When will the National Cancer centre become fully operational?

National Cancer centre

Construction of the National Cancer centre which is situated within the Kamuzu Central Hospital campus, started in March 2017, and the groundbreaking ceremony was presided over by former President Peter Mutharika.

While acknowledging that the construction of the facility was long overdue, he pledged that his administration would make sure it was completed within a one and half a year period.

With a lot of the cases especially among women; the commonest being breast and cervical cancers, translates to more patients accessing specialized treatment once it becomes fully operational.

According to University of North Carolina (UNC) Project statistics, the country’s Cancer prevalence rate stands at about 19,000 new cases every year being diagnosed out of which about 13, 000 are prevalent every year with 2500 deaths registered.

UNC Malawi Cancer Program Dr. Tamiwa Tomoka said this could be an underestimation which get a pathological diagnosis and enter the cancer registry, but there are areas which make diagnosis clinically, but don’t feed into the registry

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Mutharika being briefed on the architectural designs of the project in this March 2017 file footage

Although the Cancer centre opened in May 2020, it has structures which still need to be developed such as those dealing with radiotherapy while chemotherapy is limited.

Currently, children with different types of Cancer are admitted at the centre and receiving treatment.

Health Minister Khumbize Chiponda told delegates to the 3rd cancer symposium on 26th May 2021 what was remaining was to install the bunkers for radiotherapy to be fully carried out.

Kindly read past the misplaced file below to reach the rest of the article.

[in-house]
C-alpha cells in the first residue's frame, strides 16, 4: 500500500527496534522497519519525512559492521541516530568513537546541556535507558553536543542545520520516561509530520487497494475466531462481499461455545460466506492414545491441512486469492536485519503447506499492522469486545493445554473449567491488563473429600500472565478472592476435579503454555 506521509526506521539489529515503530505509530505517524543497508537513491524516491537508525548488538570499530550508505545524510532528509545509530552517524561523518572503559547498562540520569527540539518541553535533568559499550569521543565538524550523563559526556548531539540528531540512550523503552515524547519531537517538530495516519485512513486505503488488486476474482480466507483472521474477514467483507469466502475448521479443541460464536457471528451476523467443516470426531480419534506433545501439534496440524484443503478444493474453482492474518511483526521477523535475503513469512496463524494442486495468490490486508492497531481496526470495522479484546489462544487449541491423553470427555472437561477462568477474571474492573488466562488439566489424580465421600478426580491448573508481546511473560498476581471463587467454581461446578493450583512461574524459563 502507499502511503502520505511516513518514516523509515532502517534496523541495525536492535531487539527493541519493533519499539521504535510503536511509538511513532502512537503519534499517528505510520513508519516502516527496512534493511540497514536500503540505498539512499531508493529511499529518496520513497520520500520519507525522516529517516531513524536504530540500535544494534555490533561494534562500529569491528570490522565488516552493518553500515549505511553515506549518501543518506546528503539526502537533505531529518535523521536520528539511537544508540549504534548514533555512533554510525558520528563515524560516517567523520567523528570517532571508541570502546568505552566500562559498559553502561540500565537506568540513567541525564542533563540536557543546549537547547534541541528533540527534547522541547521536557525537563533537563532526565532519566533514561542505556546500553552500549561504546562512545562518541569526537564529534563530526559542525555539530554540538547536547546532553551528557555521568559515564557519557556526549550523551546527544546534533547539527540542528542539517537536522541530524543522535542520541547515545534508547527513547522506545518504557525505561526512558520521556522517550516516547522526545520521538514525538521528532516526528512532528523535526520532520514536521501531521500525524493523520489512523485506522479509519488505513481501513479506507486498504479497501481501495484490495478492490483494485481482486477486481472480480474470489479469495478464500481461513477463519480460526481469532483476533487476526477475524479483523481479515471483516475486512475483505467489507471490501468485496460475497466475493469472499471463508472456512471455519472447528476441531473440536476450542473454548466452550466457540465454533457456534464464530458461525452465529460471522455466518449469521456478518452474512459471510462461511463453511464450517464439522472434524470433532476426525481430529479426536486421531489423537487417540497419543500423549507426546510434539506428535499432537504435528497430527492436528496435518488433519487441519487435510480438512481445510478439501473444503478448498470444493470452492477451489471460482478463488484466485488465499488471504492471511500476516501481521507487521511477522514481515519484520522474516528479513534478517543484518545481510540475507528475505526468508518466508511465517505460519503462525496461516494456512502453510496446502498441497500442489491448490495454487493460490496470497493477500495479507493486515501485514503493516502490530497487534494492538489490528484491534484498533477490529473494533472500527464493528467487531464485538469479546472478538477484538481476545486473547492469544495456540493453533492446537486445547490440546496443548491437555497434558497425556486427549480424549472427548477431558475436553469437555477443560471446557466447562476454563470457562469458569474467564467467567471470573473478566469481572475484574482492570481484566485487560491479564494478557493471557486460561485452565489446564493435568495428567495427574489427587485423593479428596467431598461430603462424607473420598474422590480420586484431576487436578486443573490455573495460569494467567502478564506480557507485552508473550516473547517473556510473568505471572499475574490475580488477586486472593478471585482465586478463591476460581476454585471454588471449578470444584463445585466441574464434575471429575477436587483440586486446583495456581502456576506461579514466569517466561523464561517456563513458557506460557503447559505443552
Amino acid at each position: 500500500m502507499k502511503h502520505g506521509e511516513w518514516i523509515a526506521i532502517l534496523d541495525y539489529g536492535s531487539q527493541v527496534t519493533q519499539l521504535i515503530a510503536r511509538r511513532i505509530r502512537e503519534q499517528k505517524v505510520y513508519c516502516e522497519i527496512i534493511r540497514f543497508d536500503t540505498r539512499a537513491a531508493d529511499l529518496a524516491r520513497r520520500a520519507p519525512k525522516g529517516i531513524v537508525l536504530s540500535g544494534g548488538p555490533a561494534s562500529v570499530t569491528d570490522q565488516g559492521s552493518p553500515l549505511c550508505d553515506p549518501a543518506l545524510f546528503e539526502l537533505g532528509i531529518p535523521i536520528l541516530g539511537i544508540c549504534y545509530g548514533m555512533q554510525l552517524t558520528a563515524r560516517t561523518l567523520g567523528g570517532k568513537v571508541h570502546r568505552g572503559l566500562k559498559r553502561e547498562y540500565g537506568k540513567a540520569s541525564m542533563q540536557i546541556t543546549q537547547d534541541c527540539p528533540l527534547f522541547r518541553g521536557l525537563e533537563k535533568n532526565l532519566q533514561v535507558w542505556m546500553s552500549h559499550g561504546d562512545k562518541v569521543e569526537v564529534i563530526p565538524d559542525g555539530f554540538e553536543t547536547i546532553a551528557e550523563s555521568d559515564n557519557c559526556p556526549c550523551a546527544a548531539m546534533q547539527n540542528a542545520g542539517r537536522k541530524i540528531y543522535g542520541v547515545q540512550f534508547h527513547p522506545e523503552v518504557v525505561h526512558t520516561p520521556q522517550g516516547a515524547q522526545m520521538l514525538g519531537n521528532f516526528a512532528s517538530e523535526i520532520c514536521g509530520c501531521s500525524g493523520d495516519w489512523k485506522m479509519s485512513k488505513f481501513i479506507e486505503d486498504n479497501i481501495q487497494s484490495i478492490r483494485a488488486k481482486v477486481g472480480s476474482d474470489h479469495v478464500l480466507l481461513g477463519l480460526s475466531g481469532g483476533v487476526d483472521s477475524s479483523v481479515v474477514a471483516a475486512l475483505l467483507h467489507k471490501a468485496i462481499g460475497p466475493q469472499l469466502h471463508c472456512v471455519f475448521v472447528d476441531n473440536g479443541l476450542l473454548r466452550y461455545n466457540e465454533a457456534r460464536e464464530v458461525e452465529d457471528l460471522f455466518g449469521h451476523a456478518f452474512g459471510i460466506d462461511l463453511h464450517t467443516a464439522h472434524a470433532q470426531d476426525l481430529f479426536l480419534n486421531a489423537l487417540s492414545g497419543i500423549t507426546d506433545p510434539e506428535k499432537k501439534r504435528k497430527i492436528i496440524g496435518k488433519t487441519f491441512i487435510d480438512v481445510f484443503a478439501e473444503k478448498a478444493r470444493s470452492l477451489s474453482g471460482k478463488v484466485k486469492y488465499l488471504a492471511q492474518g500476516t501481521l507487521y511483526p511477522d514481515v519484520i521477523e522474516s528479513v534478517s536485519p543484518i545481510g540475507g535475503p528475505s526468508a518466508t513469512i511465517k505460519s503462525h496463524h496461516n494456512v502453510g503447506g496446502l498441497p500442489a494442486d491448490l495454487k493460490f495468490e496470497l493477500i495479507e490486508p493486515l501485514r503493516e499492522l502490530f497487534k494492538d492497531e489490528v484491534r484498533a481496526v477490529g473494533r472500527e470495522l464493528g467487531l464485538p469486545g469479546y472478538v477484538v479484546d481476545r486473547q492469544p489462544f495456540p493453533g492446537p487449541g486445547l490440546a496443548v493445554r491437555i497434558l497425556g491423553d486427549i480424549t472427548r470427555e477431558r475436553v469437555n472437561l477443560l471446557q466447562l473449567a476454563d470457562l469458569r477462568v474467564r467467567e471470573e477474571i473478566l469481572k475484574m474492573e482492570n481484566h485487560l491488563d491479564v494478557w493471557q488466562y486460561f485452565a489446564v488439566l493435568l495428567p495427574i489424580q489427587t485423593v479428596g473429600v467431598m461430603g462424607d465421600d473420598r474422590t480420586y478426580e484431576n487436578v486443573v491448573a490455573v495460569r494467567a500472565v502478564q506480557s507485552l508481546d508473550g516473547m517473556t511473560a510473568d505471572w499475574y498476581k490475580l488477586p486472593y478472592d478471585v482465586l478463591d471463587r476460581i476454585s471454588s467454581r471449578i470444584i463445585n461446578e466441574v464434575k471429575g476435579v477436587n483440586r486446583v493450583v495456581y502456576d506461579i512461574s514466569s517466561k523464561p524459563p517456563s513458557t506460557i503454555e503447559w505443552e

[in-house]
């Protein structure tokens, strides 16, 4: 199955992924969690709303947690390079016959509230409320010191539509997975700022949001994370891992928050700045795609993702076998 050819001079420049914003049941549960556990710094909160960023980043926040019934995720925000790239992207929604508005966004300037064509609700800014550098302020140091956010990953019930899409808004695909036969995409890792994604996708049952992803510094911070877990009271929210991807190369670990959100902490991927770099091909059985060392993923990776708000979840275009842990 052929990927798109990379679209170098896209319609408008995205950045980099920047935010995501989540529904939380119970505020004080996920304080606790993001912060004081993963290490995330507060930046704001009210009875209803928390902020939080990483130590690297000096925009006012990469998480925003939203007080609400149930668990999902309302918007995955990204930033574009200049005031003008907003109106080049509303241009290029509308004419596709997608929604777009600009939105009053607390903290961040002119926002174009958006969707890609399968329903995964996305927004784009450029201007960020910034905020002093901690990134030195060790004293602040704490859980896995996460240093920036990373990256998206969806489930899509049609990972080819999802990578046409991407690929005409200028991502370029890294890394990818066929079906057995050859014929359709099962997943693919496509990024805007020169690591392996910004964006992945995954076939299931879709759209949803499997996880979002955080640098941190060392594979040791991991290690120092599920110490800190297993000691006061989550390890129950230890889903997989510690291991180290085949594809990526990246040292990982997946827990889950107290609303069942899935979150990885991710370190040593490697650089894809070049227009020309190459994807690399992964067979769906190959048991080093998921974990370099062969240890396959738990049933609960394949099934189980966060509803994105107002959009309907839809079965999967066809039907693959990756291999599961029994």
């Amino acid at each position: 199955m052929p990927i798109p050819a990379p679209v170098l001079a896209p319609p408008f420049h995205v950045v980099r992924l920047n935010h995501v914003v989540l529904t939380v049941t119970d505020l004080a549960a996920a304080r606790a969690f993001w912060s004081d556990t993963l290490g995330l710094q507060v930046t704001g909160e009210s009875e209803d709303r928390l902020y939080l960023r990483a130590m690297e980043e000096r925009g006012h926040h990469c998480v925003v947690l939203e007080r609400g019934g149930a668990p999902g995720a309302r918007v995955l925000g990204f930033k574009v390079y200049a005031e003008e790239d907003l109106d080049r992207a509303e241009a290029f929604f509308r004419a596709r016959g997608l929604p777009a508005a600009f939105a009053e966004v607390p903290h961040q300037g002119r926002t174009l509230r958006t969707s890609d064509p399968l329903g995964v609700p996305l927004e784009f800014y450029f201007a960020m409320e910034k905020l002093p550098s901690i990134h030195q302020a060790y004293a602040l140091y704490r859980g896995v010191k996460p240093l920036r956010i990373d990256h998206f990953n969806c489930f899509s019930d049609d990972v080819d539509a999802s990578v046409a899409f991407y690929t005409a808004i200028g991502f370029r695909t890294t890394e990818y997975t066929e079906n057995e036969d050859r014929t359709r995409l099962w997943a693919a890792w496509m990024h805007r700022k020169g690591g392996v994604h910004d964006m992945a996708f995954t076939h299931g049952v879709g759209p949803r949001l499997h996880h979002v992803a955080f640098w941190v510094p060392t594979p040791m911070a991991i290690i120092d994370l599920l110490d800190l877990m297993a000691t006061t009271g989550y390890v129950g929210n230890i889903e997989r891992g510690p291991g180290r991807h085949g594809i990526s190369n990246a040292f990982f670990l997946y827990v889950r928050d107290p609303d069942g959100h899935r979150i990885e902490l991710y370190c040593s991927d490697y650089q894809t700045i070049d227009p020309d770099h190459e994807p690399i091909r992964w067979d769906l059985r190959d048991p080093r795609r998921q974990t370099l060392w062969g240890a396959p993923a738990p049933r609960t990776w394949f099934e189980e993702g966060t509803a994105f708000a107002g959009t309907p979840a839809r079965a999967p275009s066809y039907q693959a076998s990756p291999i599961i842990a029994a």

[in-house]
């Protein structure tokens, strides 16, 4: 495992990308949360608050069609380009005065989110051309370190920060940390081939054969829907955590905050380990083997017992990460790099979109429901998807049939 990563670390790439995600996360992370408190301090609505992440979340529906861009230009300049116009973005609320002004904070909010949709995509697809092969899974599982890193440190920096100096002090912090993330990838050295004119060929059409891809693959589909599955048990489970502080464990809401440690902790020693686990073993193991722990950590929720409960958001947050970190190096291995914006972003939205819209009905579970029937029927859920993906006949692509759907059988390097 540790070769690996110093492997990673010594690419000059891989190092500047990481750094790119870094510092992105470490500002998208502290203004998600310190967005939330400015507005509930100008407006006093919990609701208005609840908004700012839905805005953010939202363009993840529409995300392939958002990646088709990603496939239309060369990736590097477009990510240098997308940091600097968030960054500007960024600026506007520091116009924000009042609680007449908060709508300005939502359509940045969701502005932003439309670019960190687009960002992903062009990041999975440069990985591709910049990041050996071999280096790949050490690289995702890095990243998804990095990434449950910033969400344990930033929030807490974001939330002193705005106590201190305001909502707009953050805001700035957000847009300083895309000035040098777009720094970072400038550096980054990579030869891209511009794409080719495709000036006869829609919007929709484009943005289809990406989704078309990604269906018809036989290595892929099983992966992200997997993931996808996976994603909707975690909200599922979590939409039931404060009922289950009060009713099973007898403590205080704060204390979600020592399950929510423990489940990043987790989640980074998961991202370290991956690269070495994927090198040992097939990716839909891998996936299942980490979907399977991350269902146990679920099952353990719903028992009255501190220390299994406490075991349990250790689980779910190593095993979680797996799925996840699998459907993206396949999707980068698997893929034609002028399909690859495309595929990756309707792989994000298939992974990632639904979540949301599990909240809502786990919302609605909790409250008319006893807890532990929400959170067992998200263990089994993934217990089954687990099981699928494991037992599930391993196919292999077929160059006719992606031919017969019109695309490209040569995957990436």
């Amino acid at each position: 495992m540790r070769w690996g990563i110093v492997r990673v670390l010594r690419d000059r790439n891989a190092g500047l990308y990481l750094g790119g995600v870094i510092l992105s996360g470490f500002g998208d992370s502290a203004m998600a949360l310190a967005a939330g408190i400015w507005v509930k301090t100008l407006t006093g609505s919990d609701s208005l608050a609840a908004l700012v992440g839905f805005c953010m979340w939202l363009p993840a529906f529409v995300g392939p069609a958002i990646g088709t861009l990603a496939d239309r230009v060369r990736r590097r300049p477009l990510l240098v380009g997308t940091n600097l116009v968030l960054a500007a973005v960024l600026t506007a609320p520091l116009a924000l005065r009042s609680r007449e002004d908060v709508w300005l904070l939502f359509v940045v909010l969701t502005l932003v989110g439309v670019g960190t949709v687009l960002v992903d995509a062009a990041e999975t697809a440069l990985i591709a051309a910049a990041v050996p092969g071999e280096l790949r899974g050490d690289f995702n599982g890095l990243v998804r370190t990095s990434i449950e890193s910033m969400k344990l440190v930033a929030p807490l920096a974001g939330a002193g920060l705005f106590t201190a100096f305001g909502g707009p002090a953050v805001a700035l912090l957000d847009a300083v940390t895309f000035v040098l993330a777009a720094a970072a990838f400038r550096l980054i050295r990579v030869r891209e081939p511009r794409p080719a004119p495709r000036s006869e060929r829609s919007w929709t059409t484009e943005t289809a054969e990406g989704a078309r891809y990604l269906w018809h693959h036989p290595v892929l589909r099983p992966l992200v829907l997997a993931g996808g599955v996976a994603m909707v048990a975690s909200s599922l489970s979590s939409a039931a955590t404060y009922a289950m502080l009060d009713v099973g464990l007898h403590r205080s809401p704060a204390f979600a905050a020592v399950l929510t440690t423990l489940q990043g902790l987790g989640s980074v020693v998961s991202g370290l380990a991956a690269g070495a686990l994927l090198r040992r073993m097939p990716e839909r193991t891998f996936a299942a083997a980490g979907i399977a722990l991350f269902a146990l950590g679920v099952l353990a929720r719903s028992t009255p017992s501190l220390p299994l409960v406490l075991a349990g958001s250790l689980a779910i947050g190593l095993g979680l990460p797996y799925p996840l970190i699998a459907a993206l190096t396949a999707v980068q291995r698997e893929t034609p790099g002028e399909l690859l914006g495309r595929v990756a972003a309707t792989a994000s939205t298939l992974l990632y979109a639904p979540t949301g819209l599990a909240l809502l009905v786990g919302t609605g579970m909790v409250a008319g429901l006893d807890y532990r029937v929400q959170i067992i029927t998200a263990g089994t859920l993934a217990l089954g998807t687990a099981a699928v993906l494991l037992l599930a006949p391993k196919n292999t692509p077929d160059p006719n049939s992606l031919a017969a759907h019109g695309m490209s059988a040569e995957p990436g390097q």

Chemotherapy treatment is currently being administered to patients and there was an expectation that adult admissions will commence in July 2021.

According to authorities then, the centre located in Malawi’s capital, Lilongwe was expected to be fully operational as of June 2022.

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Chilima captured after touring the facility with Health Minister Khumbize Kandodo

Fast forward to this year’s 4th Cancer symposium on 19th September Deputy Health Minister Enock Phale indicated that Malawi is making progress to ensure the National cancer centre is fully operational as currently patients are receiving chemotherapy.

“What remains with Malawi is the radiotherapy. For us to do provide the radiotherapy services we need to have bunkers and that is a specialized infrastructure whose consultations are on-going.

“We’ve done almost over almost 95 percent of the process and this involves procurement processes. We’re sure with the timeline that we’ve given ourselves that by 2023, we should see that facility up running. We’re just waiting for few other stakeholders also to have their input in terms of the procurement processes”

It remains to be seen if the 2023 deadline will be met as such pronouncements have been made before.

Among the adult population, the top five common cancers in are Kaposi’s sarcoma at 34 percent, Cervical cancer at 25 percent, Esophageal cancer at 12 percent, Non-Hodgkin’s lymphoma 6 percent  and Urinary bladder at 3 percent.